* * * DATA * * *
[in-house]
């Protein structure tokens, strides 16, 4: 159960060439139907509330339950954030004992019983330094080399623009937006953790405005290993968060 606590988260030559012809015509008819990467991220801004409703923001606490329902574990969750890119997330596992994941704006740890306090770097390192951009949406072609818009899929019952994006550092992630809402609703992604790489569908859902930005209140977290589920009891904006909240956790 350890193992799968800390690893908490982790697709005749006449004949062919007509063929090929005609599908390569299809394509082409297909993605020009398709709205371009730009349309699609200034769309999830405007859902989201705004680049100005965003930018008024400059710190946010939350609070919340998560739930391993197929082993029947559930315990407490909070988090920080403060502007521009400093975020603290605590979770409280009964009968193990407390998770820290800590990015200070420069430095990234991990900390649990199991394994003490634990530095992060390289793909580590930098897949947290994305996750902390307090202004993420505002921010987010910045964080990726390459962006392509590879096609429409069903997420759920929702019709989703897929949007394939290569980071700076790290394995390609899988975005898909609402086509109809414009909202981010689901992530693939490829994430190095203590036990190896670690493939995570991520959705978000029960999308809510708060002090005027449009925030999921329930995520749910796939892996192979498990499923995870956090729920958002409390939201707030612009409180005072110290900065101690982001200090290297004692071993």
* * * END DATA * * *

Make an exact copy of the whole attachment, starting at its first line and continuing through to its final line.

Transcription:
[in-house]
């Protein structure tokens, strides 16, 4: 159960060439139907509330339950954030004992019983330094080399623009937006953790405005290993968060 606590988260030559012809015509008819990467991220801004409703923001606490329902574990969750890119997330596992994941704006740890306090770097390192951009949406072609818009899929019952994006550092992630809402609703992604790489569908859902930005209140977290589920009891904006909240956790 350890193992799968800390690893908490982790697709005749006449004949062919007509063929090929005609599908390569299809394509082409297909993605020009398709709205371009730009349309699609200034769309999830405007859902989201705004680049100005965003930018008024400059710190946010939350609070919340998560739930391993197929082993029947559930315990407490909070988090920080403060502007521009400093975020603290605590979770409280009964009968193990407390998770820290800590990015200070420069430095990234991990900390649990199991394994003490634990530095992060390289793909580590930098897949947290994305996750902390307090202004993420505002921010987010910045964080990726390459962006392509590879096609429409069903997420759920929702019709989703897929949007394939290569980071700076790290394995390609899988975005898909609402086509109809414009909202981010689901992530693939490829994430190095203590036990190896670690493939995570991520959705978000029960999308809510708060002090005027449009925030999921329930995520749910796939892996192979498990499923995870956090729920958002409390939201707030612009409180005072110290900065101690982001200090290297004692071993």